The Sun Never Says
Not a lot is known about his life. At an early age, he memorized the Quran, and was thus given the title "Hafez", (someone who memorizes the Quran), which he later took for his pen name.
It is said his early love for a beautiful woman inspired his first mystic vigil, during which an angel of surpassing beauty appeared to him. After this visitation, his attempts at union became mystical, a pursuit of spiritual union with the Divine.
His patron was Hajji Zayn al-Attar. Hafiz became a famous Sufi master. He wrote some 500 ghazals over the course of 50 years, averaging ten ghazals a year. His output is estimated at between 573 and 994 poems. Because his poems were often ecstatic love songs from God to his beloved world, Hafiz has often been called "the Tongue of the Invisible".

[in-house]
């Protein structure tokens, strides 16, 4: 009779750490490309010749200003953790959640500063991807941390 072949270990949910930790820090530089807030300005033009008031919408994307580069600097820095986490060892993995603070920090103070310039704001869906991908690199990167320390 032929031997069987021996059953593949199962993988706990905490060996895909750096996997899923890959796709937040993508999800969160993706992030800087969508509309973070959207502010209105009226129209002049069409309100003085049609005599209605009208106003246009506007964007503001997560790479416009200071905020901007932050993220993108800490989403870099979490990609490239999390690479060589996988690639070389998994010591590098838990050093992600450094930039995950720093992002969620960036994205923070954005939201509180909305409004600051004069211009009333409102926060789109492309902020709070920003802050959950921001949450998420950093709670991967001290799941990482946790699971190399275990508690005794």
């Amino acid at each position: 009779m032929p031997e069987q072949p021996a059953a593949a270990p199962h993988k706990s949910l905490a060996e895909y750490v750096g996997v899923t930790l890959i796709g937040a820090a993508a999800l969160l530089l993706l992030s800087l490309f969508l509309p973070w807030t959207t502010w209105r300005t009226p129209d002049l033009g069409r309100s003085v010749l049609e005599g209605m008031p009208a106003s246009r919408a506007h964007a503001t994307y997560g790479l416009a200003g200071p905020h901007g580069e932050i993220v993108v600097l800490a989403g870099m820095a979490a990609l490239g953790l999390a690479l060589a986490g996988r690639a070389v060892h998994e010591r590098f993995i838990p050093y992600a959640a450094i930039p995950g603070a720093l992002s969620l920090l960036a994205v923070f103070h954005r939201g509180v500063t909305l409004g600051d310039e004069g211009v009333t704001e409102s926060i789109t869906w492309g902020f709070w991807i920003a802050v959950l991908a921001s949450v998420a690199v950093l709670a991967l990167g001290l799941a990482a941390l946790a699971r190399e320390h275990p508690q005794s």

At age 60, Hafiz drew a circle and sat within it, to begin a 40-day-and-night vigil. On the 40th day, he once again met with Zayn al-Attar, on what is known to be their fortieth anniversary, and was offered a cup of wine. It was then he is said to have attained "Cosmic Consciousness".
Twenty years after his death, a tomb, the Hafezieh, was erected to honor Hafiz in the Musalla Gardens in Shiraz.
His work became known to the west largely through the efforts of Goethe, whose enthusiasm inspired Ralph Waldo Emerson to translate Hafiz's poetry in the nineteenth century. Hazrat Inayat Khan, the Indian teacher credited with bringing Sufism to the West, proclaimed, "The words of Hafiz have won every heart that listens." I believe this is true.
sources: The Gift : Poems by Hafiz, translations by Daniel Ladinsky;
Wikipedia [note: The poet's name is spelled Hafez by Wikipedia. The more usual spelling is the one I have used in this article.]
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